The Mason City Globe-Gazette from Mason City, Iowa on January 20, 1943 · Page 4
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January 20, 1943

The Mason City Globe-Gazette from Mason City, Iowa · Page 4

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Mason City, Iowa
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Wednesday, January 20, 1943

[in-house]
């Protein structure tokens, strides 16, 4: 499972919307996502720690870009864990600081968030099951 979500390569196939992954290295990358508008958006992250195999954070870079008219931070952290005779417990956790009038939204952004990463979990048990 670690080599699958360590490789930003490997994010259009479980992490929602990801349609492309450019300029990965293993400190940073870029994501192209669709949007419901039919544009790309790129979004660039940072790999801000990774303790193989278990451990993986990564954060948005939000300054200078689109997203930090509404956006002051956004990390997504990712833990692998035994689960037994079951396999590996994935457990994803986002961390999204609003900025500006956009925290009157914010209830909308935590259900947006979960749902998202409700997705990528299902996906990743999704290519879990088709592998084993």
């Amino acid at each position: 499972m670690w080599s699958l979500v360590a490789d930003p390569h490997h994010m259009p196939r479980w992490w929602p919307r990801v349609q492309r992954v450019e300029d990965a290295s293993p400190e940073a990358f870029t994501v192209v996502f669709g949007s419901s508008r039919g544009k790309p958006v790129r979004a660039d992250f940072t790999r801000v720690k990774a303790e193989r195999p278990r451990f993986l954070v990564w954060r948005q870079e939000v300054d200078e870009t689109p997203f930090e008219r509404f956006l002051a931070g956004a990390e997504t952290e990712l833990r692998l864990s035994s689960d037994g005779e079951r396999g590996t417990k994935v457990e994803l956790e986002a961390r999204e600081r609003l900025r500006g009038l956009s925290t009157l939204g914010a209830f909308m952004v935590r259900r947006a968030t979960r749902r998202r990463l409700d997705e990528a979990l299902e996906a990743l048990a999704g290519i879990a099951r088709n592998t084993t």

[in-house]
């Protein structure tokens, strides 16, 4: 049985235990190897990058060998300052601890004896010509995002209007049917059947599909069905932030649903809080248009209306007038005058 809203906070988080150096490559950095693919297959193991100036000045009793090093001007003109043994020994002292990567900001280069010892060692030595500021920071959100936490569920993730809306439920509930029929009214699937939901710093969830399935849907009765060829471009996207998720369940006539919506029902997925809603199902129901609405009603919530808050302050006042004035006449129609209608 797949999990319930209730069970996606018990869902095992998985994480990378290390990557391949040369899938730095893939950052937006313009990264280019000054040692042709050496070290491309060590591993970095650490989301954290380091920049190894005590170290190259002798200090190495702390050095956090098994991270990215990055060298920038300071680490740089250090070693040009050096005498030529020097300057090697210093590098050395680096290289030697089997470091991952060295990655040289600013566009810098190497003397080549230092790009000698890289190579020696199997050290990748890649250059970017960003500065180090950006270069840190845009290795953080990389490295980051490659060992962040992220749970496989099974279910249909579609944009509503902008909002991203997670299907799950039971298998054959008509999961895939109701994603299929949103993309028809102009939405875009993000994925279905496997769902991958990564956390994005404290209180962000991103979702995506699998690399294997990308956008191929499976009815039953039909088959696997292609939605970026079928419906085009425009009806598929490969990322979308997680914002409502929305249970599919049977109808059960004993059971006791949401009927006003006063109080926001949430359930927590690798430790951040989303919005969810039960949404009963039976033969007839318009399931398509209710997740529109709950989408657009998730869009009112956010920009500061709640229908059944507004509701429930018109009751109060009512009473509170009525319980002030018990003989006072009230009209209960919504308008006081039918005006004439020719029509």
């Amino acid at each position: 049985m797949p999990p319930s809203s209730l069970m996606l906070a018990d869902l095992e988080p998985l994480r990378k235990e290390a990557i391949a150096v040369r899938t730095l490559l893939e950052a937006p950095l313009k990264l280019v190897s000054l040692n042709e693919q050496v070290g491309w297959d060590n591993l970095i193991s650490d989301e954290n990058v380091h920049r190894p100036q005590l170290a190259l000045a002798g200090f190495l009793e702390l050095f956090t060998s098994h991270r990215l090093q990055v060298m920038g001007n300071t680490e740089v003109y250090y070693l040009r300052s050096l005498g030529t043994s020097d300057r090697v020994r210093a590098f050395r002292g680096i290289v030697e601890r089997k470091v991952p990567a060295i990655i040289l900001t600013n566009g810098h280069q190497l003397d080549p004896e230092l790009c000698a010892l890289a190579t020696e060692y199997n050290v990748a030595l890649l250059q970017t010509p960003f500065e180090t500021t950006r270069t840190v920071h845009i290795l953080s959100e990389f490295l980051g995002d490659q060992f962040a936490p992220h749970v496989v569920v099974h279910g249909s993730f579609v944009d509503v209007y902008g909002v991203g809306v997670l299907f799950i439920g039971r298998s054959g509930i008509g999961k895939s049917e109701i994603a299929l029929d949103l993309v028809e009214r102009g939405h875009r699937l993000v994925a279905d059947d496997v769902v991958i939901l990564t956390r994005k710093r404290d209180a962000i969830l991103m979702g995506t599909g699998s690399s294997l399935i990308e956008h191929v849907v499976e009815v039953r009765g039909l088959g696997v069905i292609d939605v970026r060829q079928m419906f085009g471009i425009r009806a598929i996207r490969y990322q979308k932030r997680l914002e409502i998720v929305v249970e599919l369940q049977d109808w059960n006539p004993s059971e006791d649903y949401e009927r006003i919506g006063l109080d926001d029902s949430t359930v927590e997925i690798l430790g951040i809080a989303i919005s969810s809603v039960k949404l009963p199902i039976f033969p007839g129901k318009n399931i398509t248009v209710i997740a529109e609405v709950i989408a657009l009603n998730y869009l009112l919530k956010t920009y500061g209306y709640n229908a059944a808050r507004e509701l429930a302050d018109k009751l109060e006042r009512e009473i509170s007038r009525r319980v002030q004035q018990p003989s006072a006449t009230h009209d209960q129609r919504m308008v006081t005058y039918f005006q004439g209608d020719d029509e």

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^ss^^ I I ·f *! Board Explains Ration Bank Plan Operation Will Relieve Local Boards of Burden of Counting Stamps and Coupons An explanation of the ration banking plan was announced Wednesday morning by the county war price and rationing- board. Established for the purpose of relieving local boards of the. burden of counting stamps and coupons writing cer tificates and keeping records, the plan will go into operation sometime this month. Primary distributors, wholesalers, large retailers and licensed and intermediate gasoline distributors as well as primary and secondary suppliers * a Of fuel oil will be required to open - MASON CITY GLOBE-GAZETTE OUR us am ration bank accounts. Retailers whose gross business did not exceed $5,000 during the month of December and individual consumers will not open such accounts. Other food retailers, industrial and institutional users may open accounts if they wish. * * * Accounts will be carried in nulls, as pounds of sugar, or callous of gasoline or in points. Separate accounts will be opened for each separate rationed commodity in which the applicant deals. For example, a, retail crocer may have sugar, coffee and meat accounts. * * * Statement of accounts will be made available by the banks to their depositors at least quarterly at which time the banks will return all cancelled ration checks covered by the statements. Objections should be registered ·within ten days after receipts, or they will be considered invalid. The participating banks will act as agencies for and under the direction of the office of price administration, and will be resoon- sible only to that office, and" not to the depositors. All disputes will be referred to the office of price administration. It is hoped that the following questions and answers may clarify the plan: 1. Q. Who must open ration banking account? A. In gasoline, each licensed and intermediate distributor. I sugar, each large .retailer anc wholesaler registered with a loca board. Also, all. industrial and in shtutional users of sugar fittin the previous conditions, excep those who purchase exclusively from retailers. S. Q. When may I open a turn bank account? A. You may open your account any time after the plan is nationally instituted. You may use your account after that date 3. Q. How often may I deposit my stamps, coupons, etc., in my account? account? A. As often as you like. All documents must be deposited before they become invalid. *. Q. Will my bank honor toy vouchers reaching; the bank oa the same day that deposit is received by the bank Jo cover them? A. No. You must have sufficient credit balance to cover any transfer voucher when you issue the Voucher. 5. Q. If the balance in my account will not cover a delivery of supplies, may I supplement the voucher with coupons or stamps ·which I may have on hand but not deposited? A. No. All stamps, coupons, etc must be deposited in your bank account and cannot be given to · your supplier in exchange for supplies. 6. Q. Are the transfer vouchers negotiable? A. No. Vouchers which you receive must be deposited in your bank account. They cannot- be passed on to your supplier or any other person. 7. Q. May I call the youcner to him by registered mail. He must then send you immediately a new voucher properly made out. Should he fail to provide a new voucher within five days you should report the circumstances to the Office of Price Administration. 9. Q. HOW lone may I hold transfer vouchers received before depositing them in my account? 9. A. A transfer voucher must be deposited within fifteen days after the date on which the voucher was made out. 10. Q. What will the bank do If it receives a voucher which I have made in excess of the balance in my account? A. The bank will notify immediately the Office of Price Administration. An overdraft is a violation or the regulations and makes the offender liable to penalties M. Q. If I have questions regarding the operation of the ration bank ' n * Plan, do I go to my bank? A. No. Call or go to the Local Rationing Board. The banks are performing . t h i s service without charge to you and should not have to give out information in addition to their other heavy duties. 13. Q. Will the bank return- my cancelled transfer vouchers? A Yes. The bank will keep the vouchers for inspection by OPA inspectors, and will ultimately return them to you. Here ^ There Miscellaneous Items From North Iowa and Southern Minnesota ANNUAL PARTY TO BE AT SURF Club Will Entertain Salesmen, Wives CLEAR LAKE--Traveling men who live in Clear Lake and men who live in Clear Lake and work elsewhere, with their wives, will be guests of the Clear Lake Commercial club at a dancing party at the Surf ballroom Saturday evening. The committee arranging the courtesy, an annual event, includes Dr. A. B. Phillips as chairman, assisted by Keith McGowan, C. A. Pease, Otto B. Petersen, J. C. Davenport, B. C. Myhr, John Gardner, R. R. Rogers, Lewis Ross and Don O'NeUl. Various members of the club have been provided with invitation cards to the event and have been delivering them to prospective guests. Dr. Phillips suggests that any person knowing of someone eligible for an invitation who has not received one. contact a member of the Commercial club in order that invitations may be extended to all. A block of booths at the Surf will be reserved for the club members and guests. Tiny Little and his orchestra will furnish the music and Commercial club mem- eers and their wives will act as hosts About 225 guest couples have been invited. . The purpose of the gathering is to promote friendliness between Clear Lake businessmen and residents of the city who regularly work in or visit towns throughout the state. WEDNESDAY, JANUARY ZO, IMS Manley Named Chairman for New Rationing Group TM F . E . Bruce, E . Valley, Mrs. Fred Larson Also Appointed . CLEAR LAKE-B. E. Manley is the chairman of the new panel of Ration Board 17-2, it was announced Wednesday. Other mem- TO- ^ e ^""P are F - E - Bruce Elwm Valley and Mrs. Fred Larson. . the A Clear E. MANXES : was Phillips, chairman of Lake defense council, acting for J. R, Buttleman, chairman of rationing board 17-2 who is out of town. E. O. Clapper and Mrs. Henry w. Knutson are other members of the original board ·i? e , n ,f w panel wil1 be charged with full responsibility for preparation and execution O f plans for regzstration for and operation of « £«» book 2. A meeting Vu « j . , o find out the balance in my account at any time? A. The bank can provide this ·w your information 1 but you should keep your own accounts accurately Mat you will always kno- balance. *. Q. What do I do if I receive * transfer voucher which is improperly made out? A. If you have not delivered any goods, simply ask the maker to give you a new one. If you have already made delivery, serve notice on the maker and return the WAKE UP YOUR LIVER BILE- The liver thro! d poor oat about 2 pintj of Jg« jrnce lato yourlxurel, every d«y. If thS 5^1? "A' fiow ¥* '«dy. your food iiay iSJ Aeert. It nay Juat decay {a the bowel,. ThS You (tt cm. en Swanson of Center was in Kanawha inursday attending the district school of instruction for Masonic lodite members in this district which includes Winnebaeo, WVin- n t Worth. Hancock. Cerro Gordn and Franklin counties. Mr. .Swanson was a former Kanawha resident vnen he was buttennarfcer at the creamery several years ago. KANAWHA--Mrs. Blanche Stfth has received word that her son, Orel C. Stith, was recently promo^d to second lieutenant and eceived his commission in a ceremony at Fort Knox. N-ORTHWOOD-The New Century cluo met Tuesday at the home of Mrs. R. S. Phillips. PLYMOUTH _ Mrs. Gecrse Broderick left last week for California to visit in the home of her Eon-m-law and daughter, Mr. and Mrs. Newell Butts for six weeks. GOODEIA--Arthur Benson re- aimed home Monday from Aurora 111., where he has been employed the past few months. OSAGE--The Mitchell county ". A. R. group announces that two representatives have been chosen to represent Mitchell countv in the National B. A. R. contest The representatives are Kathleen Corde* daughter of Mr. and TVIrs. Walter t-ordes of near Mjtchel., and Pat Penney, daughter of Mr. and Mrs Lynn Penney o£ Osage. ALGONA--Mr. and Mrs. A. R Kranz, the former Marie Amesbury of Algona, plan to leave Monday evenin? for Los Angeles for a two months vacation. ALUSON--L. B. Shepard, former deputy county auditor, who was recently inducted into service Placed as an auditor in his I Q' test at Des Moines, v/as sent Saturday 10 a finance school in Indiana KANAWHA-A. A. Johnson was So iears old Friday and his many Kanawha friends showered him witn birthday cards and greeting*. At present he and Mrs. Johnson « w-fl? w l th their Daughter, rs. William Schuver at Britt T ? J C, B " nn --Miss Margaret Barber has been appointed village treasurer. She is the first lady to serve on the village board at Lyle. ALGONA -- Herman Hauberg returned on Friday from Chicago where he had been on a three days buying trip. PLAN MEETINGS AT LAKE HOMES Methodist W. S. C. S. Circles Open Year CLEAR LAKE -- Arrangements have been made for the organizational meetings of the newly ar^ . of the Methodist C. S. this Friday and next Mrs. H. G. Garth, 310 East South' d .Clarence entertain circle 1 at the uarth home T Wi " meet at tile h( TMe w X C - Davenport, 415 North Fourth street, for a dessert j ua TM * James Roy will be assisting s hostesses. Mrs. Will Rich, 300 North Third street, assisted by Mmes. Ben Hetland, F a n n i e Heath and Will Scherf will enter- am circle 5 at a dessert lunch*** ***** MRS, P. MILLER READS FOR CLUB Music Mothers Meet at H. N. Graven Home CLEAR LAKE --Mrs. P e t e r Miller read "Minor Resolutions for 1943" and "Music Appreciation" for the program of the Music Mothers club which met Tuesday afternoon at the home of Mrs. Henry N. Graven. Mrs Arlene Jacobson, accompanied at the piano by Mrs. H. L. Erickson, sang I Hear a Brown Bird Singing." Assisting hostesses were Mmes. Otto B. Petersen, George Prestholt, N. B. Sice and Miller. The next meeting is Feb. 16. ENTERTAINS H. D. CLUB Mrs. Reuben Fryer entertained the H. D. club Tuesday afternoon Games were played and prizes awarded. Miss Susie Dawson and Mrs. John Frey were guests Mrs Everett Enabnit will entertain' Feb. 12. P. E. O. OBSERVES^ FOUNDERS DAY Founders day was celebrated by members of EA chapter of P. E o who met at the home of Mrs. A A: Joslyn Tuesday evening. Mrs L. E. Ashland reviewed the" history and achievements of the organization for the program. Mrs W W Chapte will be hostess Feb. 2 with R j T l Q C T^T-^fc, * - n l « ^ T _ _ _ * » « " A t Much work will be involved and tnuch time consumed for the new board members, it was pointed out by those in charge. The registration for war ration book 2 is expected to be the largest listing yet made, involving every individual m the western half of Cerro Gordo county. ' Every person registering for the second book must have in his p os- session war ration book 1 is suance of which closed Jan. is £l y l!^° n * b , or « ·«?· this date KING PROMOTED -- Clear Lake--O. J. King, agent of the Mason City and Clear Lake railroad company at the Clear Lake depot for 21 years, has been transferred to the auditor's office of the same company at Mason City and betan work there Wednesday morning;. Mr. Kinf and family will continue to live in Clear Lake. Harold Miller. Emery, has taken over the work at the office in Clear Lake. * * * The new books will fa e tailo-etJ of ra-- on hand reported bv each individual as he er Coupons will be removed from the new books to correspond with the ° f ? nned or Packaged ra- r tioned goods already in his pos- tocluded Caimed *° 0dS * not Ho definite date has been set for the registration. It is thought that the registration will cove? a period of two weeks and that a 'freezing period" of a week wiU of a and to r n a » o enable them to get stocked up and fa with the workings of the program. Circle 6 meets at the home o' Mrs Holden Nelson, «S North street with Mrs. A. Wood assisting. Mrs. E. E. Chappell will lead l eVQ ti° n ? and Mrs - G ' L - Pa «er- son the lesson. On Jan. 29 Mrs. Oscar Fred- encltson, 504 Winnie street, vill entertain circle 2. Mrs. Arthur N. Johnson, street, will b at a dessert day. All meetings o'clock. 600 North Fourth : hostess to circle 4 luncheon the same are to be at 2 Clear Lake Calendar Wednesday-- I n t ramural Dasket . ball, high o'clock. O. N. C school gym, 6:30 c. .. --- Keith Raw, T- Southwest Center streat. innrsday--home project follow- up meeting, Mrs. Shirley Stanfield. TM 0 . t T a - ry , c , Iub ,' L °- °- F - hall, 12.ID o'clock. Twentieth Century club, Mrs. Red Cross surgical dressings, restroom, 1:30 o'clock. Crescent club, Mrs. R R Rogers, 403 North Second street" win or Lose club, Mrs. " O'Neill, Camp grounds! Linger Longer club, Mrs. Fryer, 208 Clara street Stuch and Chatter club, Mrs. Dora VanHaaften, 105 Sirrine street. R The important cities of Nicaragua he on the \vestem plain . Royal club, Mrs. Robert Miller 531 Caroline street. ' Know Your Neighbor club, Mrs Harm Djuren. PriscUla circle, Zion Lutheran aid, Mrs. Ed Ashland. Community Bible study, Mrs. John Frcy, East Main street 2:15 o'clock. ' Child evangelism classes, Louis Knudson and S. H. Peterson - homes, 4 o'clock. Girl Scout troop 1, junior high school, 4 o'clock. Verity lodge Xa. 250. A. F. and A. M., Masonic Temple, 8 o'clock. Modern Woodmen of America, _J\Varq's furniture store, 8 o'clock. Miss Nan lesson on Constitutions Clack presenting "Supreme and State and By-Laws.." wil1 be places for registration as soon as they are determined. SCHOOL PLANS ADULT COURSES Interested Persons Asked to Register CLEAR LAKE-- Adult education classes in vocational homemaking (clothing), typewriting, woodworking, Spanish and men's physical education will be offered m evening classes at the high school again this year if a sufficient number of enrollments are received, Supt. T. C. Burns announced Wednesday. Classes will be held at the high school at 7:30 o'clock each Monday evening for 10 weeks. The tuition for each course is $1 for the term with the exception of vocational homemaking which is provided for by the federal aid program to vocational education classes. Registration may be made by postcard or telephone to the office of Superintendent Burns. Persons planning to take work are asked to register as soon as possible in order that final plans for the courses may be made and the classes get under way. * o com remain in Clear Lake for the Present Mr. Mitchell has been at St. Ansgar the past two weeks. Milk Fund to Be Exhausted in January to proto underprivileged children to be served at the schoolhouses will be exhausted by the close of January, Mrs. B. A. Morse secretary of the milk fund, SS nounced Wednesday. ' TM to continue more funds must be received, she Since the last report of $119 received to Jan. 6, an additional $20 f h b 4 e l n , a d d e d by the Botary £s t» I"' 2 ° f Ollcut 51U fro ^ Jest year has enabled the milk program to be carried or , s o f t r this season but now the project must be carried on entirely by contributions. The expense fe approximately $70 a month and s sponsors WOUW like to co until April Site"* Children financially able pay ~££ , per . pint for the mi ^ they receive, leaving a cost of .71 cents to be paid from the milk fund Children unable to pay for milk tond lund 1.71 cents per pint. The Agricultural Marketing Administrf- tion had contributed $509.46 up to IJec. 23, leaving the milk fund In ° Cassa. nee « T w wa s taken to Mercy mn * ' ; 5£ ason Clt y. Monday evening for treatment. E. M. Duesenberjr wUJ show his pictures of Alaska for the pro! gram of the Eden Farm Sub ,,..-,,,,, '·£ at City hall Fridav evening. An oyster supper will be served at 7 o'clock and the program follows. lake Township Farm Bureau which was to meet Wednesday at the Ben Skadeland home was postponed until further noUce b" cause of v/eather and road conditions. Miss Marguerite Carteville, Indianapolis, Ind., arrived Tuesday morning and is a guest at" the home. Lt. Earl E. r-,~ mr * ·£'·;· V 1 Tue sday also from Camp Barkeley, Texas, to spend ?J? W .?.? ys w«h.Ws Parents. His Mr. and Mrs. George Proctor, wno live a mile and a half southwest of Burcninai, are the parents of a 7 pound son born at North Iowa General hospital, Mason Citv Tuesday evening. He is their first child and has not yet been named Mrs. Wendell Hobbins"ha~v'e ^- Pay but $162.93 DENTIST - - _ . _ . . v _ ·**^i wmmf i v .PLATE WORK IB FIRST ST CfDaHRflPIDS SOUTH E A S T OES KOINES MflSON CITY SIOUX CITY ' school, or with Mrs. W C of the milk ft * e fund at the postoffice. All tributions wjll be acknowledged ^hrougn tne newspapers. Clear Lake Briefs C. «'. Butts' Sr., well drilling ond pump repairs. Phone 107 S ', J ' Hamn " nd returned from Menominee \Vis where she attended memorial services on Sunday for her nephew Roger Anderson, who was killed m action in New Guinea Lester Schweitert, P. F. C ar, i « ef l, Sunda J from Cam P Band- ng, t la., and is spending his furlough with friends here and with relates at Burt. i-Vi. Schweitert formerly was meatcutter at the L G- A. store. Robert Ellefson, avialton machinists mate third class, arrived Tuesday from New Orleans. La and his brother-in-law and sister, Mr. and Mrs. Clifford Legried, took him to Forest Citv where he will spend a 14 day leave with his parents, Mr. and VIrs. Ole Ellefson. C. C. Mitchell has accepted a position as manager of the St Ansgar and LyJe exchanges of the Central Iowa Telephone company at St. Ansgar. The family will ceived word that their son and nw PVt ' Wende11 Roobins, is Mr. and Mrs. Roy Burns and family moved Wednesday from South Second street to the Wisger- nr~ ^Im?" North Second street Mrs William Proctor, who has been ill W ith pneumonia, is now able to sit up in bed. Eight workers braved the cold luesday evening and made 'MO Ked Cross surgical dressings at the reso-oom. The workshop is open Wednesday, Thursday and Friday afternoons at 1:30 o'clock. Sponsors hope that with more clement weather workers will renew their energy and make up for lost time · First degree work will be put on by Verity lodge No. 230, A. F.-and A. M., at Masonic temple Thursday evening at 8 o'clock. Two candidates were given first degree work Tuesday evening. Donald Bell, PFC. arrived Tuesday evening from Pueblo, Col to spend until Monday with his parents, Mr. and Mrs. Harry Bell. Private Bell is with the army air corps and is stationed at Baxter Field. Mr and Mrs. Earl Hardint returned to St. Paul, Minn., Tuesday afternoon after a brief visit with friends here. They came Monday to attend the funeral of Mrs Hardmg's nephew at Kcnsett The Community Bible Study will meet, at the home of Mrs. John Frey. East Main street. Thursday aiternoon at 2:15 o'clock. Mr. and Mrs. Herman Hansen and family have moved to Atlantic xvhich location is Mr. Hanser.'s heaaquarters. AT CLEAR LAKE Humboldt, with one of the best teams in the conference, will play Clear Lake on the home floor Friday evening. A double-header is scheduled with the opening game starting at 7:15 o'clock. The county basketball tournament opens at Rockwell Monday night. Clear Lake's freshman and sophomore team will play the Mason City. sophomore team in the first round. MORRIS MEYER DIES IN ACTION Report Iowa Falls Man Downed in North Africa IOWA FALLS--Morris Meyer son of Mrs. Goldina Meyer formerly of this city, has been reported "killed north Africa. in action" over Meyer, 29, was a radio man and gunner on a bomber, and served on the plane that carried Jimmy Doolittle to his new post as commander vof African air forces. A native of loxva Falls, where his grandfather, Ido F. Meyer for many years served as president of Ellsworth college, and where his aunt, Mrs. Cecil Hife, now'resides, Morris enlisted in the army air corps about two years ago. He began his overseas duty about Oct. 1, 1942. _ Mrs. Goldina Meyer, new a resident of Cedar Rapids, is at present visiting in San Diego, Cal. Beside his mother and aunt Meyer is survived by one sister! Mrs. Warren Bruena, of Cedar Rapids. His father preceded him in death a year ago. SOLDIER BO.VDS DECORAH--Private Oren E Anderson, who is stationed in the headquarters battery, Camp Adair Ore., sent S900 to his father, Alfred T. Anderson, route 6 with a request that the money be invested in war bonds. For Meatless Meals LOS ANGELES, Cal. (U.R)-- For the benefit of nutrition-conscious housewives. Southern California experts have suggested the following substitutes for beef on meatless days: baked beans, corn muffins, green vegetables, cabbage saiad with nuts, fruit and milk. These are guaranteed to provide he requisite protein, minerals and Power Engineers See Movies on Petroleum Use in Wartime The regular meeting or the Ma son City unit of the National As sociation of Power Engineers wa held in the labor hall Tuesda evening. Two moving pictures were pre sented by the district represents tlve of the Socony Vacuum O company preceding the regula business meeting. The first picture, "Petroleum in the War," described the vita necessity of conservation of pe troleum both as a lubricant an as a fuel for machines of industr and war. It also showed the neec for the allies to control the stra tegic resources of petroleum the world. The second picture, "The In side Story," was an educationa feature on the technicalities lubrication engineering in merce and industry FLYNN QUIZZED BY COMMITTEE Gives Own Version of "Paving Block Scandal" WASHINGTON, (IP)-- Edward J Flynn, minister designate to Aus tralfa, told' the senate foreign re lations committee Wednesday tha when he swore in the late Arthui Flegenheimer as a special deputy sheriff of Bronx county. New York, he did not know that wa the real name of Dutch Schultz the gangster. Earlier an assistant secretary o slate testified that Flynn's experience as federal commissioner for the New York world's fair helped equip him to discharge the duties of minister. * * * Flynn, testifying at his own request, offered denials to all specific charges raised against him by Senator Bridges (E., N. H.) in opposing senate confirmation of the diplomatic appointment, t * * * The appointee testified immediately after Assistant Secretary of State G. Rowland Shaw presented the state department's indorse- ment of the appointment and said the Australian government had approved the appointment before it was sent to the senate. FJynn said his opponents had tried to imply that Schultz was appointed a regular deputy sher- ur^ which was "not so." "He was never appointed as a paid appointee of the sheriff's office," said the former sheriff of Bronx county. .* * * Flynn explained It had long been the custom in New York counties to appoint mends or persons recommended by 'friends as special deputy sheriffs. He had merely continued the practice, he said. * * * "A group would come into the office and I would swear them in " Flynn explained. "They received no salary and had no duties to perform. It was merely a gesture o£ the sheriff of that time to the people with whom he was friend- m re Wesfc; of appoint- Flynn later told the committee now I will come to the so-called Belgian block scandal." In the first place, he said the famous paving blocks were 'used to pave no antique Belgian court as, his opponents charged, but a simple parking lot at a farmhouse which was willed to him by hi? late late sister. * * * Flynn claimed the charses were trumped up" by Paul Kern, former civil service commissioner for the city of New -TM a?* 0 had hafl a falUn * "5 wiih Mayor LaGuardia and been dismissed from office. He said Kern did "everything he could vitamins, MAN, 90, AT WORK MO L I N E , 111.. WV-William Pascoe observed his 90th birthday Wednesday at his forge in the Moline Tool company where he works a 40 hour week forging ornamental andirons and fireplace tools in addition to his regular duties as a skilled blacksmith. Dog- Waits at Station ERIE, Pa. (U.P.) _ A sorrowful chow aog is making Union Station his home until his master, drafted into the Army returns. "Chow" as he is called by friendly station attaches, appeared at the station when his unidentified soldier-boy boarded a train with a group of selectees and, now, hopeful of his master's safe return, he's waiting patiently. The first American yacht fo make a foreign cruise was built 1816 and named Cleopatra's Bareo. me and the mayor" in appealing his dismissal to the New York supreme court ¥ * 4; Mrs. Flynn was given charge of remodeling the house and fand- scapmg the grounds. Fiyrm said she retained a Mrs.. Haas to supervise the landscape work, and that Mrs Haas tried Jo hire a con!^"?, r TM Pa Y e ' P^Wng lot but v.as unable to do so, because he was tied up with other work Flynn said he called Robert L Moran, Bronx commissioner of public works, and "I told him I wanted him to get a contractor to ao the job-- one who wouldn't would overcharge and who would do 1 t . old him Mrs - m touch with him. That, I believe, is the last time I spoke to Mr. Moran about this parking place," Fly nn testified. "I was .raveling over the United States at this time. When I got back Mr. Goldwater told me Mr Moran had told him there was" some trouble over the parkine P a f.- Hf told me city employe! of the borough office had been employed to put it in * * * "That \vas the first time I knew any city employes had been used. Prior to that a truck- RHEUMATISM RELIEVED Hypertension , i Pressure*. Excellent train end bus service, via N W R. R. ilm. G " yh . ound »« «o Shafcopee. »«,* s , t U "· ft- to Chaska. 5?' »« 5wa '"'«* A R. to Gteicoe. K v "-- ? r t5 hound bus Glmcoe to hakorwe. Write for BookJet T. MUDCURA SANITARIUM SHAKOPEE. MINN. MADGE BELL AMY FIRES 3 SHOTS Admits Trying to Kill Man Who Wed Another SAN FRANCISCO, (#)-- Soft- eyed Madge Bellamy of the silent films Wednesday found herself tha central figure in a real life melodrama of gunfire and a broken heart reeled off before a google- eyed audience o£ two behind the ssvanky Pacific Union club on Nob hill. * * * Trembling: a bit and snifflac into a handkerchief, she admitted. Police Inspector Frank Lucey said, that she fired three shots Tuesday night at A. Stanwood Murphy, socially-prominent lumber company executive with whom she had been toiag lor years. A felony charge of assault with a deadly weapon was filed against the former actress. She was enraged, she said, because Murphy had married another, the other being June Alma, New York model. Lucey reconstructed the shooting as follows: Carrying a little pistol that "has seen in the family for years," Miss Bellamy cams to San Francisco ast Sunday knowing that Murphy and his wife would he returning here to make their home. She waited two days, and then saw a bunch of lillies in the window of the Murphy apartment indicating the bride and bridegroom were home. * * * The former film star located Murphy at his club and waited for him to emerge from the rear exil. Three shots ricocheted around the classic brownstone mansion as Murphy approached his car, missing: him by a matter of yards. Two of the bullets struck the car, and Sfnrphy scrambled for cover. Miss Bellamy then surrendered meekly to one of two startled'by- itanders. At the city prison she vas booked under her real name, Margaret Philpot, and gave her age .s 35, She was lodged in jail while her attorney, Jake Ehrlich, sought her elease on bail. LOVE TAKES WINGS SAN JOSE, Cal., (U.R--Vern Alexander Cormack was granted a decree of divorce on the rounds that "love flies out of rie window when an inheritance flies in at the door." He told the ourt that after 22 years, 11 onths and 19 days of married fe, his wife deserted him with he explanation that she had in- erited a fortune and that she o longer needed him. .ECEIVES HONORABLE DISCHARGE DOWS--Pvt. Lionel C. 'Carpen: who has been in the U. S. i-med service at Camp-Robinson,Ark., since Nov. 6, received his .onorable discharge and returned lome early Sunday morning. Ing firm had sent me a bill for trucking: materials and that bill was paid. * * * "I was very distressed over what ad happened. I told Mr. Gold- /ater to see that all bills were aid and charged to my part in ur firm. That was done." The witness rapped the table liarply with his ring. "There is no one who can say ruthfuliy that I ever knew at any me that this work was being one by the borough office. There s not a scintilla of evidence that knexv the work was bein* done " Under questioning by Senator aFoHette (Prog.-Wis.) Flynn said hat while city labor had been em- loyed m paving his courtyard he men were not working for the ity, but "were dropped from the avroll" during that period. He lie had paid $750 f or tj, e ·orh, at the rate paid by the city, dost of the money was for labor e said, explaining "those were Id paving blocks; the best price ever heard was one cent apiece, o that value was not $80 " "Paving blocks to the amount sed were returned to the city of ew York," Flynn adcied . i «·««· report Hut CAN OTIYOUMOHE CUPS fat POUND IHAM REDEEM COUPON FOR A«P COFFEE MOW! c^^:jV--"j;;^-,"~-:Wr.:Y t -7^~^^^